UltraPedestrian Wilderness Challenge: Chinook Pass/Ohanepecosh River Loop (32 miles)

Wow. What a fantastic day with my friend, Rachael. At the end of the day we sat in the car, still sweat-drenched, cold, and achy, gorging on wonderfully fatty pizza and quesadillas. We reflected how for both of us, this was our favorite ultra to date. And isn’t that awesome?

The day started early – we left Seattle around 5:00am, and reached the Mt. Rainier area around 7:00am. We were having a wonderful chat as we drove around the curves, the sun just starting to make an appearance. We turned one corner and both exclaimed, “HO-LY SHIT!”

This picture doesn’t do it justice in the least. But it was STUNNING. Mt. Rainier, you never fail to please. With a clear morning, we thought we might have great views of many mountains along the way. (Alas, that was not to be.)

The view from the parking lot.

Ready to begin our awesome day!

We got going just after 7:15am. It was a chilly morning, so we both brought more layers than was necessary, but we used almost all of them at the beginning as it was so brisk. 10 minutes into our run Rachael had to stop because her Nathan reservoir wasn’t working – no water was coming out. Uh-oh. Turns out her pack was just stuffed to the gills and kinking the hose, but no permanent harm done. We went on our way, thinking perhaps next time we ought to get bigger packs…

The very beginning of the run was beautiful, and clear – a perfect fall morning. The foliage is starting to change colors, and it added to the atmosphere. Not too far along the clouds started to descend a bit.

We each had a Green Trails Map of the area, but because of the wonderful Green Trails App on my phone, we never took them out! I have to say, it was extremely helpful when we came to a confusing intersection. It also gave us an idea of how far we had to go, which in the later sections was helpful mentally. I’ve used the app on previous hikes, but it never meant as much as it did for a run like this, and it solidified my appreciation for it. TOTALLY worth the cost, which is fairly inexpensive. It can drain the battery on your phone, but I just kept my phone in airplane mode until I wanted to check it, and it connected right away after turning off airplane mode. Although we did not have any cell phone service during the course of the day, the app worked the entire time. Anyway, I sporadically took photos of our progress (note the green triangle) along the trail.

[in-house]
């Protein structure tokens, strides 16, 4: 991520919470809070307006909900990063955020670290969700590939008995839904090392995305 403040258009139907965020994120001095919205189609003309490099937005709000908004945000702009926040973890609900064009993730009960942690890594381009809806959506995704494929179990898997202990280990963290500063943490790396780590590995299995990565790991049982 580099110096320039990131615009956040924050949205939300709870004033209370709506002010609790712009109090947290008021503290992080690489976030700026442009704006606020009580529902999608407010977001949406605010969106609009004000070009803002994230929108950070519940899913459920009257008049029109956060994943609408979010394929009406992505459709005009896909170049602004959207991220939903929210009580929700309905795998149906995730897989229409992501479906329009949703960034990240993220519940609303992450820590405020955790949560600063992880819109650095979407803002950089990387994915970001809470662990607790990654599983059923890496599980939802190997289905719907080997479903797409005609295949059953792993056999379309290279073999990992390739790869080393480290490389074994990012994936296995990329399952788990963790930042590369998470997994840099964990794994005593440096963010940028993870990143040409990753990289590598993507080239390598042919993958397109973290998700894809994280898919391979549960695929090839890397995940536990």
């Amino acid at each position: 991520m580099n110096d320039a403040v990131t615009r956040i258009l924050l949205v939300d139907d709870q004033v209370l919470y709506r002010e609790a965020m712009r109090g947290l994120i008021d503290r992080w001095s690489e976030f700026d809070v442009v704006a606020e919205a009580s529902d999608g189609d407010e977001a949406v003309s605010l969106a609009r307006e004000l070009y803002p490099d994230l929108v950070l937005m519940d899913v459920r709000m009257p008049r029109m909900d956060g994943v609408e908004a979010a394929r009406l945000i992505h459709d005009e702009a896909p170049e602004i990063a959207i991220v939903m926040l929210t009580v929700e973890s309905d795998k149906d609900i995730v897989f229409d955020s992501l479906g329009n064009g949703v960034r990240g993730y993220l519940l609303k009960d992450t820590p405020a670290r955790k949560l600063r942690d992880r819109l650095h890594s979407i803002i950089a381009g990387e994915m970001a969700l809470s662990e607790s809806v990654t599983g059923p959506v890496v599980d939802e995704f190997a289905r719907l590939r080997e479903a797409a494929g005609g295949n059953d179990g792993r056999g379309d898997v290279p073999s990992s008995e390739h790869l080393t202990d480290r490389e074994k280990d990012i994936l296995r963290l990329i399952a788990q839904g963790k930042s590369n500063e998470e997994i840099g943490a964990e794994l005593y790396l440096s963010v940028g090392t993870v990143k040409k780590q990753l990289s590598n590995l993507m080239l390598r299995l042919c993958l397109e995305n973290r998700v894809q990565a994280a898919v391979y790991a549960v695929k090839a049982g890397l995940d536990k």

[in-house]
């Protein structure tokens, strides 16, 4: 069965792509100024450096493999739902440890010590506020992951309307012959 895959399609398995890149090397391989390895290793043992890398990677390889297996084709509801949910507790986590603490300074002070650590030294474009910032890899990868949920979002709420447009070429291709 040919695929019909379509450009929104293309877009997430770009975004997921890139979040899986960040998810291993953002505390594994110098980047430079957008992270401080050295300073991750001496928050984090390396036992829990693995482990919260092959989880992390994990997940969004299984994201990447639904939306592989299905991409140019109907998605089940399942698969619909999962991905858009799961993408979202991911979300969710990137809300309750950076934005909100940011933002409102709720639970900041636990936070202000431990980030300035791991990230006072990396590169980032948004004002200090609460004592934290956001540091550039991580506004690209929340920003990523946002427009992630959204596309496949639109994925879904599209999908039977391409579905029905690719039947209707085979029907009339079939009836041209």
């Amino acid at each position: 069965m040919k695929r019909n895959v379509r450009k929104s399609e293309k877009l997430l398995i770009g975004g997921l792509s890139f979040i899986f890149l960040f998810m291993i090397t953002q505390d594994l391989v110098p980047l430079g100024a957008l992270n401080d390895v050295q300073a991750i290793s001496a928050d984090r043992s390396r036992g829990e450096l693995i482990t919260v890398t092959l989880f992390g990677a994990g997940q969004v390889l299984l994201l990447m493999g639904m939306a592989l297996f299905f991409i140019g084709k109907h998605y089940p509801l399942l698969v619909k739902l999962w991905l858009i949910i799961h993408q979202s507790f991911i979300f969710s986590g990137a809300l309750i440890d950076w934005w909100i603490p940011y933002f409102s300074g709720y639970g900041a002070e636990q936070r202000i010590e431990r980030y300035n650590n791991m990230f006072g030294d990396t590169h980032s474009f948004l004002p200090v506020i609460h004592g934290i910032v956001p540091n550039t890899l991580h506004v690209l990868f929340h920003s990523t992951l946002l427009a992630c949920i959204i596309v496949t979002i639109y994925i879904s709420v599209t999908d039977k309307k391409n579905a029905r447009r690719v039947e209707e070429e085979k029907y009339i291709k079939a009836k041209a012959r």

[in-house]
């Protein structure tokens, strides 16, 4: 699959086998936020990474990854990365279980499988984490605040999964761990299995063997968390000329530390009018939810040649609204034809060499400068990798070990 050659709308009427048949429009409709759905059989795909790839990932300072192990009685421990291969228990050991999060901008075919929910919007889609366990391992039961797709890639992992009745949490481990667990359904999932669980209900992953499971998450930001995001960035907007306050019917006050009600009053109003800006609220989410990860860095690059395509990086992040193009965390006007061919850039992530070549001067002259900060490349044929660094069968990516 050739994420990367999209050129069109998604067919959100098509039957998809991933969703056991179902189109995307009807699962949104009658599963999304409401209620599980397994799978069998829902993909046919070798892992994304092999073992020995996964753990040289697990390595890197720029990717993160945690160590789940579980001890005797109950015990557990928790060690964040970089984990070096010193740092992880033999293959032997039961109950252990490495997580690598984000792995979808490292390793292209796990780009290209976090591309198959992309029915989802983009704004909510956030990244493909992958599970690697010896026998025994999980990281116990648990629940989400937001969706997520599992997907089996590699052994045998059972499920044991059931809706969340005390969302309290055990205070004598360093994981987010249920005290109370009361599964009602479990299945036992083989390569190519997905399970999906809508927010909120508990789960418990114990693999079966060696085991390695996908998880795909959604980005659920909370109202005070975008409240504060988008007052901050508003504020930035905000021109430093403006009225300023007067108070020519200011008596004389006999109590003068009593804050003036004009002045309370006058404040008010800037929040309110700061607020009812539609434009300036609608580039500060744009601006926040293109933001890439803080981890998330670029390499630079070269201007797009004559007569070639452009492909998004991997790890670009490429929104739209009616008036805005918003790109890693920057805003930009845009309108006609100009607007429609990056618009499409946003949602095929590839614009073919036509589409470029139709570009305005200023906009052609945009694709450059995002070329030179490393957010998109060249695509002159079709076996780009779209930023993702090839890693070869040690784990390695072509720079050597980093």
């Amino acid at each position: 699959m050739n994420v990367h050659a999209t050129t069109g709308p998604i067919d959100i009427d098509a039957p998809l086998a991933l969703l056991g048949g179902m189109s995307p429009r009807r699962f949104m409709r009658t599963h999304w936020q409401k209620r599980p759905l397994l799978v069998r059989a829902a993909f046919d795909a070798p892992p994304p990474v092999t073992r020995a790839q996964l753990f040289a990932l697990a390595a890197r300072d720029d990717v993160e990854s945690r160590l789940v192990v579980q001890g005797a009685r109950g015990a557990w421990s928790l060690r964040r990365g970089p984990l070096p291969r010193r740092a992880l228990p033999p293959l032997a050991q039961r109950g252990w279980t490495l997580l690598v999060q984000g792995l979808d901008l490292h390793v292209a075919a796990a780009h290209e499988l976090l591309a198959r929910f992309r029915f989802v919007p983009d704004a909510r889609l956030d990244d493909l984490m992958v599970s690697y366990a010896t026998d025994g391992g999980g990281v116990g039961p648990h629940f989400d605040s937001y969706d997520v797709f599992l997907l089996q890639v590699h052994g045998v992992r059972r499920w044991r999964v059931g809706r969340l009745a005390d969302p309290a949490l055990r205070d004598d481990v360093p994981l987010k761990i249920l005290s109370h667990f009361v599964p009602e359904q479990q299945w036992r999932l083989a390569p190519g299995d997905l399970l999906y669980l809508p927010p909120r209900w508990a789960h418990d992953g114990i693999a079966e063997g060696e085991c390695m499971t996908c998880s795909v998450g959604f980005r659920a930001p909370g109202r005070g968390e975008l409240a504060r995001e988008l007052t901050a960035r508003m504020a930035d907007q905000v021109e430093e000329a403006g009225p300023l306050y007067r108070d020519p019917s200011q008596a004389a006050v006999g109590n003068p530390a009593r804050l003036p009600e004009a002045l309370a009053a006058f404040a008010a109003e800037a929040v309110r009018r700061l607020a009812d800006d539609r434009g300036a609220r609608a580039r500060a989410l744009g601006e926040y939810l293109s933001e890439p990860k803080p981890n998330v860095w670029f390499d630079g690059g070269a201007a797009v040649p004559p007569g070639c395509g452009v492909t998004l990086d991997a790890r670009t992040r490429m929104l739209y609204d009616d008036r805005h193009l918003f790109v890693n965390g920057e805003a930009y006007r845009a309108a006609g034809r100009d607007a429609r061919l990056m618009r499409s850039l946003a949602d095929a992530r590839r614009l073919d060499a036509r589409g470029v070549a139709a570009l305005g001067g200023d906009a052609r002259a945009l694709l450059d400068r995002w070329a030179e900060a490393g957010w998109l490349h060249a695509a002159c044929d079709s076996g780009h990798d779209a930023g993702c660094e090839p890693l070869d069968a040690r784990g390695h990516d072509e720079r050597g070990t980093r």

When we got to about the highest point of the trail (just over 5800 feet), we noticed the trees were oddly bent, but interesting to look at. By this point the clouds had fully descended and any hope of spotting our local volcanoes was lost. But nonetheless, we still enjoyed the views and each other’s company.

We saw a few hikers out in the morning on the PCT section, but otherwise it was fairly quiet. We spotted a pika early on, who meeped at us loudly. We flushed what looked like a blue grouse. We also came upon some very fresh scat and prints right in the middle of the trail, which looked like deer or elk. Someone else found the trail very useful as well! I think the best wildlife “event” was hearing the elk bugling. We never saw them, but heard them a few times – while we were mid-Laughingwater Creek and near the end of Eastside Trail. I’ve never heard elk bugling in person, but wow, it was cool.

While the PCT was great (I definitely want to run it again), we were happy to move on to the second section on Laughingwater Creek Trail.

Rustic seat, anyone?

After not too long we reached the Patrol Cabin. Luckily, two hikers came by at that time and just so happened to have a pen handy, so we signed the log.

Overall, we really enjoyed the Laughingwater section. The slight downhill was nice, but I also love the type of forest we were in. Some might find it boring, but it’s so green, friendly-looking and yet magical. You expect a little fairy to cross the trail in front of you or something.

Silver Falls

At the end of this, we knew we’d have to fill up on water, so we were looking for a good water source. We came upon Silver Falls, and were stunned by the turquoise blue of the water. So beautiful.
We found a place to filter our water. The little Sawyer filter we had was great, albeit a bit new, so it was a bit stiff and ended up taking us at least 30 minutes to fill out our reservoirs. It was a nice little break though. We got a few inquiries from day hikers as to what we were doing with the water, but no further questions after simply explaining, “Filtering it.”

Continuing on up near the Grove of the Patriarchs trailhead, what we did find? A. Drinking. Fountain. A DRINKING FOUNTAIN.